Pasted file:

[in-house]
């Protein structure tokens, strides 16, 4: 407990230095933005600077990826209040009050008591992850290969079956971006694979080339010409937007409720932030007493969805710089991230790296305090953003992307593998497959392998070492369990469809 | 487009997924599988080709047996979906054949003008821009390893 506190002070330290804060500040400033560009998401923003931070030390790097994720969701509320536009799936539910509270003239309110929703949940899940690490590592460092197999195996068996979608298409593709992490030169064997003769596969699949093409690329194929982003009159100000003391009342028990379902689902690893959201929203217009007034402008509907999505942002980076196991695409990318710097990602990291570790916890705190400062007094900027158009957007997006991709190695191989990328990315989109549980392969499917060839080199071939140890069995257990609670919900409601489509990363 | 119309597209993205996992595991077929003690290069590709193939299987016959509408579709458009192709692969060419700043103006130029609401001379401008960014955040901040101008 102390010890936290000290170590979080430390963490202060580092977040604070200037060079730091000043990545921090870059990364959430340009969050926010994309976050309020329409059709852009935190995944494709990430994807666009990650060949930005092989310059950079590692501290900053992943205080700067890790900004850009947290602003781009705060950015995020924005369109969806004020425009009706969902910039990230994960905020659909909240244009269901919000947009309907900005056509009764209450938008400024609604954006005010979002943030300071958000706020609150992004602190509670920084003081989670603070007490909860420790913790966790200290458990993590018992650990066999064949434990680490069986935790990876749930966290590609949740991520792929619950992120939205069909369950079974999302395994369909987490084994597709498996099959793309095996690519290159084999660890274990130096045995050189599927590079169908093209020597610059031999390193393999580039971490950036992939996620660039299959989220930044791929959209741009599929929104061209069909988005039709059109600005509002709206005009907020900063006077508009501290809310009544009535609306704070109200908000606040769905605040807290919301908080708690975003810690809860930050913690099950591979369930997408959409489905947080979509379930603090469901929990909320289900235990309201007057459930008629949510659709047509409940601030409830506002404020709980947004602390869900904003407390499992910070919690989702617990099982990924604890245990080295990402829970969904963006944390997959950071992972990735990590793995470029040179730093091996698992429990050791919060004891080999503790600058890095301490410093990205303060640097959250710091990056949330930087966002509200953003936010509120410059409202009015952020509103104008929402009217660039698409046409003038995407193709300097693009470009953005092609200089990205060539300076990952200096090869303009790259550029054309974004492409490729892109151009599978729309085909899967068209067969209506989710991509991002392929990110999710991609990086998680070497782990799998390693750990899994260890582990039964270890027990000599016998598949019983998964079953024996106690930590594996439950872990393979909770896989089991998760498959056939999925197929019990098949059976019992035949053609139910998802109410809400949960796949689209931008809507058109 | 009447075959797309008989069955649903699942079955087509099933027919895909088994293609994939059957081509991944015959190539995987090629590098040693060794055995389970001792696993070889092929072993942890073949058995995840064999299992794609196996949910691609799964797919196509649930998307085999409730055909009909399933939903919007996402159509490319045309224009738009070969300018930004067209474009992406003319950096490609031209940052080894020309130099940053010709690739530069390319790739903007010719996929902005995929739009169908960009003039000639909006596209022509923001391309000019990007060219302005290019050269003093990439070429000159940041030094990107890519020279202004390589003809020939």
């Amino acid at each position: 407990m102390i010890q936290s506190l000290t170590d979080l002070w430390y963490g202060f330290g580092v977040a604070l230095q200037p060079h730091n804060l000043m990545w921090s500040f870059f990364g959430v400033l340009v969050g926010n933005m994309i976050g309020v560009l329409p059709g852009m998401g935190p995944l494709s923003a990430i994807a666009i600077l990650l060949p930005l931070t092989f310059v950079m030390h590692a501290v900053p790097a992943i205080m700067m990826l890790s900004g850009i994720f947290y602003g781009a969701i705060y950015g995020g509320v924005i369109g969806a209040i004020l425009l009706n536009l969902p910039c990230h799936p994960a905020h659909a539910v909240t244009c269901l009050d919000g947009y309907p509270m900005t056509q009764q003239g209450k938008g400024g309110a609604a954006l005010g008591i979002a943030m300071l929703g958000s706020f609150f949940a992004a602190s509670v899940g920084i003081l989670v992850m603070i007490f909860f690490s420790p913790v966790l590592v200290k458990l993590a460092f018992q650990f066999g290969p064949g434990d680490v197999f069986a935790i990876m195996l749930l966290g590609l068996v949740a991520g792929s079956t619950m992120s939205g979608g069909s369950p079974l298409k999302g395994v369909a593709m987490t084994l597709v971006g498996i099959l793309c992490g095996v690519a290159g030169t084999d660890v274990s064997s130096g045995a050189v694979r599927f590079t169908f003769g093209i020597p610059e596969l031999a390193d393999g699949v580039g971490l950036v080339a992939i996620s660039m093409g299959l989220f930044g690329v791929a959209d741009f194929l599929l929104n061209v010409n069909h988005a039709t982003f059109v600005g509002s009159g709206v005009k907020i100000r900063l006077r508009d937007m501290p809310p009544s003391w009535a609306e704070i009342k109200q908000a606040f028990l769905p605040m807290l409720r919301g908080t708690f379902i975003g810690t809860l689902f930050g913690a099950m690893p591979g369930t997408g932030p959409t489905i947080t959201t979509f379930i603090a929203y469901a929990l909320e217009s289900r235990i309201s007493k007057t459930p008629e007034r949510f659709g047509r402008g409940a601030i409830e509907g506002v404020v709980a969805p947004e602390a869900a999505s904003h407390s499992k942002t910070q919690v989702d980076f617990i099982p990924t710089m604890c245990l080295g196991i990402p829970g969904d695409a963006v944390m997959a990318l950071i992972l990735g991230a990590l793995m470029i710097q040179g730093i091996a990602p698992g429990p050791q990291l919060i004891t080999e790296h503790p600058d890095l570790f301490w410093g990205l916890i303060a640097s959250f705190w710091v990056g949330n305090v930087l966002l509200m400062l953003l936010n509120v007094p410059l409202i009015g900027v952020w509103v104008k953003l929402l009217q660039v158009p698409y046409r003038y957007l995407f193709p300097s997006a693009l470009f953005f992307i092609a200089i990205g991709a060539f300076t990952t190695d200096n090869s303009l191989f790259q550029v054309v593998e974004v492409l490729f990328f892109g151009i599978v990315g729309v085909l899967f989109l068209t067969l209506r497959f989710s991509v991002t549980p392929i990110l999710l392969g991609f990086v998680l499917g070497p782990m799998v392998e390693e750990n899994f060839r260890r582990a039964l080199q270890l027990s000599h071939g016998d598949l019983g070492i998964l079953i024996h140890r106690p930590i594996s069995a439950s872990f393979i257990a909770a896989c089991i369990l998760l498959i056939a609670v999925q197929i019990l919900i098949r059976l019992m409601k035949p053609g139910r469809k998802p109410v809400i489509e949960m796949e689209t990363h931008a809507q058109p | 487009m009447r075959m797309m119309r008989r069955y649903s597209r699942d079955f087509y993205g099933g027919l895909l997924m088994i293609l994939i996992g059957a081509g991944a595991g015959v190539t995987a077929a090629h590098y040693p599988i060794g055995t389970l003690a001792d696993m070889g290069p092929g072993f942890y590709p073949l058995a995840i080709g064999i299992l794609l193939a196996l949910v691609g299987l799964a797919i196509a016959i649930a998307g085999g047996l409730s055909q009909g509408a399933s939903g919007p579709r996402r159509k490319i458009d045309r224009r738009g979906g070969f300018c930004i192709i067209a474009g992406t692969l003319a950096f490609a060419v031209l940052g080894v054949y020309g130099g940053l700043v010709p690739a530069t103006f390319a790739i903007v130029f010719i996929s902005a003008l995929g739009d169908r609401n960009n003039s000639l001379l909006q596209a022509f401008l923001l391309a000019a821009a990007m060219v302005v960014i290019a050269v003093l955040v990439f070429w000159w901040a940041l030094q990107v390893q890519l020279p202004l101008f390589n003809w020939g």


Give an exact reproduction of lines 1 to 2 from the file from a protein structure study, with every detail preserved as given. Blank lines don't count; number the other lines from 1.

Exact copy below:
[in-house]
């Protein structure tokens, strides 16, 4: 407990230095933005600077990826209040009050008591992850290969079956971006694979080339010409937007409720932030007493969805710089991230790296305090953003992307593998497959392998070492369990469809 | 487009997924599988080709047996979906054949003008821009390893 506190002070330290804060500040400033560009998401923003931070030390790097994720969701509320536009799936539910509270003239309110929703949940899940690490590592460092197999195996068996979608298409593709992490030169064997003769596969699949093409690329194929982003009159100000003391009342028990379902689902690893959201929203217009007034402008509907999505942002980076196991695409990318710097990602990291570790916890705190400062007094900027158009957007997006991709190695191989990328990315989109549980392969499917060839080199071939140890069995257990609670919900409601489509990363 | 119309597209993205996992595991077929003690290069590709193939299987016959509408579709458009192709692969060419700043103006130029609401001379401008960014955040901040101008 102390010890936290000290170590979080430390963490202060580092977040604070200037060079730091000043990545921090870059990364959430340009969050926010994309976050309020329409059709852009935190995944494709990430994807666009990650060949930005092989310059950079590692501290900053992943205080700067890790900004850009947290602003781009705060950015995020924005369109969806004020425009009706969902910039990230994960905020659909909240244009269901919000947009309907900005056509009764209450938008400024609604954006005010979002943030300071958000706020609150992004602190509670920084003081989670603070007490909860420790913790966790200290458990993590018992650990066999064949434990680490069986935790990876749930966290590609949740991520792929619950992120939205069909369950079974999302395994369909987490084994597709498996099959793309095996690519290159084999660890274990130096045995050189599927590079169908093209020597610059031999390193393999580039971490950036992939996620660039299959989220930044791929959209741009599929929104061209069909988005039709059109600005509002709206005009907020900063006077508009501290809310009544009535609306704070109200908000606040769905605040807290919301908080708690975003810690809860930050913690099950591979369930997408959409489905947080979509379930603090469901929990909320289900235990309201007057459930008629949510659709047509409940601030409830506002404020709980947004602390869900904003407390499992910070919690989702617990099982990924604890245990080295990402829970969904963006944390997959950071992972990735990590793995470029040179730093091996698992429990050791919060004891080999503790600058890095301490410093990205303060640097959250710091990056949330930087966002509200953003936010509120410059409202009015952020509103104008929402009217660039698409046409003038995407193709300097693009470009953005092609200089990205060539300076990952200096090869303009790259550029054309974004492409490729892109151009599978729309085909899967068209067969209506989710991509991002392929990110999710991609990086998680070497782990799998390693750990899994260890582990039964270890027990000599016998598949019983998964079953024996106690930590594996439950872990393979909770896989089991998760498959056939999925197929019990098949059976019992035949053609139910998802109410809400949960796949689209931008809507058109 | 009447075959797309008989069955649903699942079955087509099933027919895909088994293609994939059957081509991944015959190539995987090629590098040693060794055995389970001792696993070889092929072993942890073949058995995840064999299992794609196996949910691609799964797919196509649930998307085999409730055909009909399933939903919007996402159509490319045309224009738009070969300018930004067209474009992406003319950096490609031209940052080894020309130099940053010709690739530069390319790739903007010719996929902005995929739009169908960009003039000639909006596209022509923001391309000019990007060219302005290019050269003093990439070429000159940041030094990107890519020279202004390589003809020939």